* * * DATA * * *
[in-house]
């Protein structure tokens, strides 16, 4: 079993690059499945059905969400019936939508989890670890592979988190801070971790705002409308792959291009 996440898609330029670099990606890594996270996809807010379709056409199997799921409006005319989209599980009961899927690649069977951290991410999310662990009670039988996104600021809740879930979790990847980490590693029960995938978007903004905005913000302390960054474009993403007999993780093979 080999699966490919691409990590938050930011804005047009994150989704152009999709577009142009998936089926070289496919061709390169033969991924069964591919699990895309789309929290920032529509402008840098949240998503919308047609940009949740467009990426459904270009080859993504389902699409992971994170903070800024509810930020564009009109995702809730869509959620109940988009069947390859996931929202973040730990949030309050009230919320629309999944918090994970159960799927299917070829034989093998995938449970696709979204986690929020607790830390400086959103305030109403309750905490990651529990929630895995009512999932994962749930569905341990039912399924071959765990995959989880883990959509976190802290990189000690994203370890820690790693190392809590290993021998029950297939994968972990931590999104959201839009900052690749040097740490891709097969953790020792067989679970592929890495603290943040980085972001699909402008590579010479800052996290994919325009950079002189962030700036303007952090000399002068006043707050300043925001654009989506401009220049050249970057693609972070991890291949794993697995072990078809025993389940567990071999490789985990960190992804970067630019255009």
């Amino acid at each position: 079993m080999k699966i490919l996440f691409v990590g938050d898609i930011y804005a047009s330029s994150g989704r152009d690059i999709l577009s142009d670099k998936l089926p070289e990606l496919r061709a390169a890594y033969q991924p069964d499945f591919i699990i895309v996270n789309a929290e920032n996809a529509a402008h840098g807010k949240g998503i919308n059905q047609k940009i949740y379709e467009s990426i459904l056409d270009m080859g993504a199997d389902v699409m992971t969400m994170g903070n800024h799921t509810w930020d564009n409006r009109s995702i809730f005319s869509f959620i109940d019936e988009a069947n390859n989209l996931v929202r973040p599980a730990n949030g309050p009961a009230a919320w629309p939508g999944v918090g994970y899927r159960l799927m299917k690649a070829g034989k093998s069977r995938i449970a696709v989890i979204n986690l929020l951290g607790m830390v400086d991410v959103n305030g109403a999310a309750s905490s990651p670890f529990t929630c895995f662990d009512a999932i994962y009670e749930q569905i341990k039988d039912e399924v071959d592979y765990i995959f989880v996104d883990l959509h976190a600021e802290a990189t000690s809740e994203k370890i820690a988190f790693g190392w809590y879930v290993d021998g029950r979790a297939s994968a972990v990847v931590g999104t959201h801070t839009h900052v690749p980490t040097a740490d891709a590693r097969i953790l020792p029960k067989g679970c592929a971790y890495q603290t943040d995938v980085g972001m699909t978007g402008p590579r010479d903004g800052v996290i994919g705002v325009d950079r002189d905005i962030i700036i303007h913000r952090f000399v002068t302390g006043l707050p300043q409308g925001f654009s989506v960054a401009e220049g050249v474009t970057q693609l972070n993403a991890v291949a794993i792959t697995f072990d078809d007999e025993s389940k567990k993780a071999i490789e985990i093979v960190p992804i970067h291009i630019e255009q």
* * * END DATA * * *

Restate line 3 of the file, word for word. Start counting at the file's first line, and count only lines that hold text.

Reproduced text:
């Amino acid at each position: 079993m080999k699966i490919l996440f691409v990590g938050d898609i930011y804005a047009s330029s994150g989704r152009d690059i999709l577009s142009d670099k998936l089926p070289e990606l496919r061709a390169a890594y033969q991924p069964d499945f591919i699990i895309v996270n789309a929290e920032n996809a529509a402008h840098g807010k949240g998503i919308n059905q047609k940009i949740y379709e467009s990426i459904l056409d270009m080859g993504a199997d389902v699409m992971t969400m994170g903070n800024h799921t509810w930020d564009n409006r009109s995702i809730f005319s869509f959620i109940d019936e988009a069947n390859n989209l996931v929202r973040p599980a730990n949030g309050p009961a009230a919320w629309p939508g999944v918090g994970y899927r159960l799927m299917k690649a070829g034989k093998s069977r995938i449970a696709v989890i979204n986690l929020l951290g607790m830390v400086d991410v959103n305030g109403a999310a309750s905490s990651p670890f529990t929630c895995f662990d009512a999932i994962y009670e749930q569905i341990k039988d039912e399924v071959d592979y765990i995959f989880v996104d883990l959509h976190a600021e802290a990189t000690s809740e994203k370890i820690a988190f790693g190392w809590y879930v290993d021998g029950r979790a297939s994968a972990v990847v931590g999104t959201h801070t839009h900052v690749p980490t040097a740490d891709a590693r097969i953790l020792p029960k067989g679970c592929a971790y890495q603290t943040d995938v980085g972001m699909t978007g402008p590579r010479d903004g800052v996290i994919g705002v325009d950079r002189d905005i962030i700036i303007h913000r952090f000399v002068t302390g006043l707050p300043q409308g925001f654009s989506v960054a401009e220049g050249v474009t970057q693609l972070n993403a991890v291949a794993i792959t697995f072990d078809d007999e025993s389940k567990k993780a071999i490789e985990i093979v960190p992804i970067h291009i630019e255009q």